The Wiessner Brewery, or American Brewery as it was later known as, is perhaps one of the most iconic jewels of Baltimore's brewing and architectural history and landscape, so much so that its image was heavily used by Baltimore Beer Week to promote this year's "theme" of the history of Baltimore's beer scene.
The building remains not only a monument to the development of brewing, one of Baltimore's major industries in years past, but also to the Germans who worked and lived in the area. John Frederick Wiessner, a German immigrant, leased the land upon which the current complex sits in 1863 in order to erect a brewery. Although there were already twenty-one breweries in Baltimore City and Baltimore County at the time, Wiessner's brewery rapidly expanded, employing many Germans that had been brewers prior to their emigration to America. In 1887, Wiessner constructed the present building to enlarge and modernize his brewery.
The height of the building and the internal organization of space were determined by the requirements of brewing, but its spectacular exterior reflects the tastes and decorative detail popular during the Victorian age in which it was built. Later renamed the American Brewery, it was one of the largest and finest breweries in the state. The Wiessners were forced to sell during Prohibition; it reopened in the 1930s under the American Brewery name, and the Allegheny Beverage Company was the last company to occupy the brewery. In the mid-1930s, a modern brewery was created behind the old facade. "American Beer" was produced here until 1973, the same year the building was listed on the National Register of Historic Sites. The building was deeded to the City of Baltimore in 1977.
Renovation of the building was completed in May 2009, and Humanim's offices opened shortly thereafter. In spite of beer having nothing to do with the non-profit's mission, Humanim and the site's developers have been especially sensitive to the building's heritage. Two display cases in the main lobby hold artifacts from the brewery's history; several significant details, including a grain elevator, have not only been preserved, but showcased in a sensitive manner; and even a brewing kettle has been "carved" into a conference table nook. On display, courtesy of a Humanim staffer, will be other American Brewery and pre-Prohibition Baltimore beer-related items, including original stock certificates, ball taps, trays, cone top cans, and more. More details and surprises await tour participants, and a handout highlighting the building's history will be provided free of charge (I'm sure donations would be welcomed). Added value: potential spectacular views of the city from one of its highest accessible points! Bring your camera!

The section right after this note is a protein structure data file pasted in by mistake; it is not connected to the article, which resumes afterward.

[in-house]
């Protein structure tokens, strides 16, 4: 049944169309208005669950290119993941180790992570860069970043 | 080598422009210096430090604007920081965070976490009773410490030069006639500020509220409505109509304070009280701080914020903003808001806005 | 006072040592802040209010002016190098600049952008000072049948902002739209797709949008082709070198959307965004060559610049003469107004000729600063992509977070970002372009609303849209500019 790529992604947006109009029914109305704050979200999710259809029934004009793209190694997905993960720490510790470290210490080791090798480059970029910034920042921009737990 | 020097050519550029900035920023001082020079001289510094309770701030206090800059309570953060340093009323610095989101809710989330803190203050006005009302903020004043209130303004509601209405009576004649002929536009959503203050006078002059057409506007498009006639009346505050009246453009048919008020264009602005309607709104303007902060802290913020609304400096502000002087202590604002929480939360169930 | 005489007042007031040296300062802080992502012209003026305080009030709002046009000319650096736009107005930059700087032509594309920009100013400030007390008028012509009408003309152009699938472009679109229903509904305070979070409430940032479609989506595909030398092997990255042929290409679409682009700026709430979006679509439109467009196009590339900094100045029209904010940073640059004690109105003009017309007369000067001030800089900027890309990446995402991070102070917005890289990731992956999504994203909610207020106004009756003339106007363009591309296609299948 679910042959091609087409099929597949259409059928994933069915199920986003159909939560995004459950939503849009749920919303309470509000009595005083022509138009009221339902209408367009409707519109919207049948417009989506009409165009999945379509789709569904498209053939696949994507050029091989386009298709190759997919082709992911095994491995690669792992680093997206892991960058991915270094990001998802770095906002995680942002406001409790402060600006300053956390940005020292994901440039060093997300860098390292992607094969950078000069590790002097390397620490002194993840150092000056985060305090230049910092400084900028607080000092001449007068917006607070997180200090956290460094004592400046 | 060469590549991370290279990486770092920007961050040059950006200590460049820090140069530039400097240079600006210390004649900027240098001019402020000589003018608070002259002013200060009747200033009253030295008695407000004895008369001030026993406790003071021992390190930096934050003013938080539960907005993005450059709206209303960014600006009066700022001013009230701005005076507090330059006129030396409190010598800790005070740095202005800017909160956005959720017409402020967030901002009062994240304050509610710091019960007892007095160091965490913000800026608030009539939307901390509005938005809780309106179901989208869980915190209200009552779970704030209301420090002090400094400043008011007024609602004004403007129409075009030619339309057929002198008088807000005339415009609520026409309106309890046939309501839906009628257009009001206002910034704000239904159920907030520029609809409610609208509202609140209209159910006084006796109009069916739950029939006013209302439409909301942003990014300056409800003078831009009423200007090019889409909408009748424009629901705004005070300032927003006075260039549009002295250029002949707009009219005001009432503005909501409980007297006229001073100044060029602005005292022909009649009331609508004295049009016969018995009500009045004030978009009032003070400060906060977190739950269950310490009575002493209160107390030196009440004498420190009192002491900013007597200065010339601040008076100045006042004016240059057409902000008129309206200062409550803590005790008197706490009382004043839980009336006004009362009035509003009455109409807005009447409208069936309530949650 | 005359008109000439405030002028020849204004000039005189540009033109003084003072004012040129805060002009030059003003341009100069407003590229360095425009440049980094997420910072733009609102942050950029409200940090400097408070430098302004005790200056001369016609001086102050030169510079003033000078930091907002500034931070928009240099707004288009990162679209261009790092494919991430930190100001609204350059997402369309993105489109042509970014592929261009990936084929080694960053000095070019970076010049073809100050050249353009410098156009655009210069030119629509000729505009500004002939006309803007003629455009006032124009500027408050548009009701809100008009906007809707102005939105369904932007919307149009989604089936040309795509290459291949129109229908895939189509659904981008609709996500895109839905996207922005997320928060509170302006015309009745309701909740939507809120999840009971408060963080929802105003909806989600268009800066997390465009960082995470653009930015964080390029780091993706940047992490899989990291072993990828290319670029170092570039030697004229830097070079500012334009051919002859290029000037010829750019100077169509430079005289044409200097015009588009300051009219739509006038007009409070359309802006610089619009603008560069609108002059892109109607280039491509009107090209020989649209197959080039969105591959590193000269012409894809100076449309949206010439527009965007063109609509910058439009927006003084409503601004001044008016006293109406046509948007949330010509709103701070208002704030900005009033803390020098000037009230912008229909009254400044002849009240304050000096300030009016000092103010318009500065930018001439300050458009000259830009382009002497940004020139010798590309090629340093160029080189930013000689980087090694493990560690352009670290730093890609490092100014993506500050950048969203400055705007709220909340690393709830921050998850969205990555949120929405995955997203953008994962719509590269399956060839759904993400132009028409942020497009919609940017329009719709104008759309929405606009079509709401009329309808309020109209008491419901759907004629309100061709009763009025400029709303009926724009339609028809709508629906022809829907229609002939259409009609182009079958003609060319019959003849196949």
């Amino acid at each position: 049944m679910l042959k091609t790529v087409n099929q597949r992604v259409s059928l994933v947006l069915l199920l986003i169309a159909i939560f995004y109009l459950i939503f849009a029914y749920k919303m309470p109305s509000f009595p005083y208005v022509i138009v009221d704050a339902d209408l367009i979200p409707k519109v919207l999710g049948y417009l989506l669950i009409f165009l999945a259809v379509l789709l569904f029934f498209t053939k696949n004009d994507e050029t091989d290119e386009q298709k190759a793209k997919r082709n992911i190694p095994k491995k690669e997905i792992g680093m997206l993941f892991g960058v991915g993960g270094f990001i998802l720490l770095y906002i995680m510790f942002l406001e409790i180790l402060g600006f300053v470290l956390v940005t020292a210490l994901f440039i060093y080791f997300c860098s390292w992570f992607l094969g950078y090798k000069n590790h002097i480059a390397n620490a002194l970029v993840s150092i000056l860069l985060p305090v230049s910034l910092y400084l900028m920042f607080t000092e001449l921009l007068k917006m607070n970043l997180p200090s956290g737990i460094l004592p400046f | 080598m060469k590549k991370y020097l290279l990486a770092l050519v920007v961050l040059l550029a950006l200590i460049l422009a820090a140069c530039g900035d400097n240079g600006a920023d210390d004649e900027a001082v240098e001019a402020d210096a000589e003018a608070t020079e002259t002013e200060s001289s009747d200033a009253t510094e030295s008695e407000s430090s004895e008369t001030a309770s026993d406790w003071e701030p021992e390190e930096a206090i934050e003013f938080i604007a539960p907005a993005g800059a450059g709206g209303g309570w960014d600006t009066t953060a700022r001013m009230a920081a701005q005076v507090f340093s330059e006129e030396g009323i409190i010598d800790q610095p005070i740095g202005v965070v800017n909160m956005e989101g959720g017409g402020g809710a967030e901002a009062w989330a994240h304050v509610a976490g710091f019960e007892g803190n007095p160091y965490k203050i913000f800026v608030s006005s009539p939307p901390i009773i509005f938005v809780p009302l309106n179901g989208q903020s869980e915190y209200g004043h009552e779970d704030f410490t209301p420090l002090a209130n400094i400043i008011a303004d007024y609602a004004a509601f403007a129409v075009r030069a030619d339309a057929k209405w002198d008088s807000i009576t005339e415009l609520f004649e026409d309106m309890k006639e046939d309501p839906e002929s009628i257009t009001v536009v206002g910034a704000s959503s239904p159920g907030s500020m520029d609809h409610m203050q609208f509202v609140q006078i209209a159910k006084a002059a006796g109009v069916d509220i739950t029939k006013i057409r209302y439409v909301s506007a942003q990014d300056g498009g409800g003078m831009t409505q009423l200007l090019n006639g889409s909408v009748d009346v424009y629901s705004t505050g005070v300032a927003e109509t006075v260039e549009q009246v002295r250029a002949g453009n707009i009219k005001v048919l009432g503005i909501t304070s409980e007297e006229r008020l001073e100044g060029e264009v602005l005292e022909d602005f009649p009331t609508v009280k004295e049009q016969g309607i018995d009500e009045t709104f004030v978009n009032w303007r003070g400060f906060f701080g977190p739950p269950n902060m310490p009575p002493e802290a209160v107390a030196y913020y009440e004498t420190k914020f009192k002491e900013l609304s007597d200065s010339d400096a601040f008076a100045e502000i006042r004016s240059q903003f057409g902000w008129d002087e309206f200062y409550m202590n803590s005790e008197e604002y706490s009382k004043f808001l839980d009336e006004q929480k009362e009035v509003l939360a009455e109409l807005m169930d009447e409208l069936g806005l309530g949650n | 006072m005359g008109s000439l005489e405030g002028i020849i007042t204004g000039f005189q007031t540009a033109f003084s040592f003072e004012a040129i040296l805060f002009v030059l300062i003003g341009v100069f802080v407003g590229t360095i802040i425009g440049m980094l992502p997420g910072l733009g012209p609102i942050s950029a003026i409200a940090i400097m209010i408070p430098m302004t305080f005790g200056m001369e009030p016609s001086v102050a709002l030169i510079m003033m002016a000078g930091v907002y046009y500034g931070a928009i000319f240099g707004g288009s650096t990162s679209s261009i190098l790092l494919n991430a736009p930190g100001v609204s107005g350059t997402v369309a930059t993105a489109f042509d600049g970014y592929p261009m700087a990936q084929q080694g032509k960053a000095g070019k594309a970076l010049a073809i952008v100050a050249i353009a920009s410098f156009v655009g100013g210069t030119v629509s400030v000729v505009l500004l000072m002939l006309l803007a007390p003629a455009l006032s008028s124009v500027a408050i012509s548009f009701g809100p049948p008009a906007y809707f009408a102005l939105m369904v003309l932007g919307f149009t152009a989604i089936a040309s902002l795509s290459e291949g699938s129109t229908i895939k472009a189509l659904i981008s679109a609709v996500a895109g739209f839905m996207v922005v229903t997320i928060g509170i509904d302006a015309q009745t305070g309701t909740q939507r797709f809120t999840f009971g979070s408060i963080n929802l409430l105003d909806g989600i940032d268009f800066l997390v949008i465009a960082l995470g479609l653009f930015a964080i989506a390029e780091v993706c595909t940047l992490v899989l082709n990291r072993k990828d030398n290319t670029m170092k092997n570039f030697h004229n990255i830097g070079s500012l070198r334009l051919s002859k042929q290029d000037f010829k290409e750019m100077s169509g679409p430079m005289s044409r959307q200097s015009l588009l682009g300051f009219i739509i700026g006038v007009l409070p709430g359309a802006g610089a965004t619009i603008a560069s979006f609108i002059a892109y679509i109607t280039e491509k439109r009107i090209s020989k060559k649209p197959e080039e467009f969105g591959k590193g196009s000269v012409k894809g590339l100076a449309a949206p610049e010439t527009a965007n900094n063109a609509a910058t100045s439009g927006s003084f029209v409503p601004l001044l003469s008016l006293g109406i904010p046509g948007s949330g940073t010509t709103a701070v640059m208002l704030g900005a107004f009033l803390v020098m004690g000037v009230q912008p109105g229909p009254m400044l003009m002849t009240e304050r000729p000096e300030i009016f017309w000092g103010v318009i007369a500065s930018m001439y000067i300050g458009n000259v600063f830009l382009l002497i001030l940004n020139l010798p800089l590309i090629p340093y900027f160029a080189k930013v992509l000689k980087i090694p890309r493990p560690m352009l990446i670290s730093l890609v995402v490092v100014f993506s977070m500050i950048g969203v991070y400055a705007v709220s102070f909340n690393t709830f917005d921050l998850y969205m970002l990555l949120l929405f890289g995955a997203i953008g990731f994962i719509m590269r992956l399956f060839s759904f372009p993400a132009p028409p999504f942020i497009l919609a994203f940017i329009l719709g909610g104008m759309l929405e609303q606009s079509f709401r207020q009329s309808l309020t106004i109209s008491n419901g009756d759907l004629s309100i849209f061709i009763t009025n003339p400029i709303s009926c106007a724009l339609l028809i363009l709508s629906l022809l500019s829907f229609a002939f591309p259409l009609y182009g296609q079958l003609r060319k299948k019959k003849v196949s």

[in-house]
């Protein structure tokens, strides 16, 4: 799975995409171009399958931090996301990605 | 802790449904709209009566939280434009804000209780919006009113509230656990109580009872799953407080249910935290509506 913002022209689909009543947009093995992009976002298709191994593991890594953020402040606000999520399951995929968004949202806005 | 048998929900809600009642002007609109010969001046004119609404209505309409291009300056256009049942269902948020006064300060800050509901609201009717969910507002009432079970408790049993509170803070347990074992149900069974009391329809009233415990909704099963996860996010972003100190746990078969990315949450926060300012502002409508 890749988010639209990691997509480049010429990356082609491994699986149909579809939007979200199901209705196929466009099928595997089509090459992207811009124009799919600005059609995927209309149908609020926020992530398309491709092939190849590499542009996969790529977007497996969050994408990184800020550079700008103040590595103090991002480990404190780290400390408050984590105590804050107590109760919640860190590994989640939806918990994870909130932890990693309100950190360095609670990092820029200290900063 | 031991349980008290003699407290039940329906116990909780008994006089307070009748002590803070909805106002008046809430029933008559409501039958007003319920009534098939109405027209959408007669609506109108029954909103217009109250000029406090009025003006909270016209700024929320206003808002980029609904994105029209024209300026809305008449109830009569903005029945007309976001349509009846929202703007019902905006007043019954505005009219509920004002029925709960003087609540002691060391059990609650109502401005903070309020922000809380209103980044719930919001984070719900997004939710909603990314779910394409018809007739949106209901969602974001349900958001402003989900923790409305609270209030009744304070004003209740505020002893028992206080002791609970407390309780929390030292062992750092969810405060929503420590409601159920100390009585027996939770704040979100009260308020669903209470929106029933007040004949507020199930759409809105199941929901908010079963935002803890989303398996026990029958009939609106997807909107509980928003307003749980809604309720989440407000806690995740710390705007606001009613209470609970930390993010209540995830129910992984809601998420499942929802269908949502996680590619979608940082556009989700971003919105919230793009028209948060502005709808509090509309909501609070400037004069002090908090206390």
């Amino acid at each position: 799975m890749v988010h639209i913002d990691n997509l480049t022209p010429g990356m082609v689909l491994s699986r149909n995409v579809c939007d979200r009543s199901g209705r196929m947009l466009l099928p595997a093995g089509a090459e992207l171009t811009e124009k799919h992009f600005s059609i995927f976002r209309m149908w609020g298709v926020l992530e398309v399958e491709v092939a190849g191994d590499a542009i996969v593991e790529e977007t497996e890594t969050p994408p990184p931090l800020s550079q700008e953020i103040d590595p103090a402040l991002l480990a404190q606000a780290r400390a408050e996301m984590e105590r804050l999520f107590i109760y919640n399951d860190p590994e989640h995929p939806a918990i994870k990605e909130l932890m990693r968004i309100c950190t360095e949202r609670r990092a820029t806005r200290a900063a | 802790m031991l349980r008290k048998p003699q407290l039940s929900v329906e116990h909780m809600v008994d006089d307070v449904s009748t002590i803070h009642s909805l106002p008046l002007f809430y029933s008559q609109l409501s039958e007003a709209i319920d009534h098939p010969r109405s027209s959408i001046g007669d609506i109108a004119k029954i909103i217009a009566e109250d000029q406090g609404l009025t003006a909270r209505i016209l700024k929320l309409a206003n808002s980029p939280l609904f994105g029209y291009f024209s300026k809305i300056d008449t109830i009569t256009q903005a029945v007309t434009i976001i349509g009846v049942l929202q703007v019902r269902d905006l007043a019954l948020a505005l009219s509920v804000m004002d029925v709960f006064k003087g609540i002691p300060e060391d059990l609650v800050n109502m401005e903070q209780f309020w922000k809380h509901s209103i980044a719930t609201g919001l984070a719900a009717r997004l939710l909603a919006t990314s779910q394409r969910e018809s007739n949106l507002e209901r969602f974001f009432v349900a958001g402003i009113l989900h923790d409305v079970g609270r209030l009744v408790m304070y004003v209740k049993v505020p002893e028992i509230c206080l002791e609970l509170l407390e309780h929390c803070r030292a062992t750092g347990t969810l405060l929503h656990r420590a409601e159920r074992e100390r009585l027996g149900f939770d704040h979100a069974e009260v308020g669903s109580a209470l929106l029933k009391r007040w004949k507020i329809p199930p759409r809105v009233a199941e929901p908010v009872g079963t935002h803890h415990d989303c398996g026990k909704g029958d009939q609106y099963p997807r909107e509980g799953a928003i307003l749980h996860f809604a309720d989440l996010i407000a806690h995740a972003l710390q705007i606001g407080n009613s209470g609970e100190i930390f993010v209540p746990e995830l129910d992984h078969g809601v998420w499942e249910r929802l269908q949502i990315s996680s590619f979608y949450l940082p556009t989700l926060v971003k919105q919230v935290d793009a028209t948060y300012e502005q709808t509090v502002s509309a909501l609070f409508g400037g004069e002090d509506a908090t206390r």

Visitors will be welcomed at the building beginning at 9:00 a.m., and are asked to park on the building site and/or at overflow lot at the corner of N. Gay Street and Patterson Park Avenue (see the blue parking area on the map; click on the map for an enlargement). A television in the reception area will show a slide show depicting the extensive renovation process undertaken in 2008-2009. Tours of the building will commence at 10 a.m., 11 a.m., and noon. No visitors will be permitted after 12:45 p.m., as another event is scheduled for the building after 1 p.m.
Also scheduled for that day are, of course, the Maryland Brewers Oktoberfest at the Maryland State Fairgrounds in Timonium, the homebrew-and-beer-tap showcase at Mark Supik & Co. in nearby Highlandtown, and over two dozen other events that day. However, this event has been scheduled in the morning, specifically to allow attendees of the Oktoberfest, the tap-and-homebrew tour, or other events to take in the building before heading to the beer!
Earlier posts on the topic here and here. Humanim's own web page about the building, with links to far more information, is here. More on the brewery's history here and here.
The Baltimore Beer Week Committee is grateful to Humanim, Inc, for graciously permitting this tour as part of Baltimore Beer Week. See you there!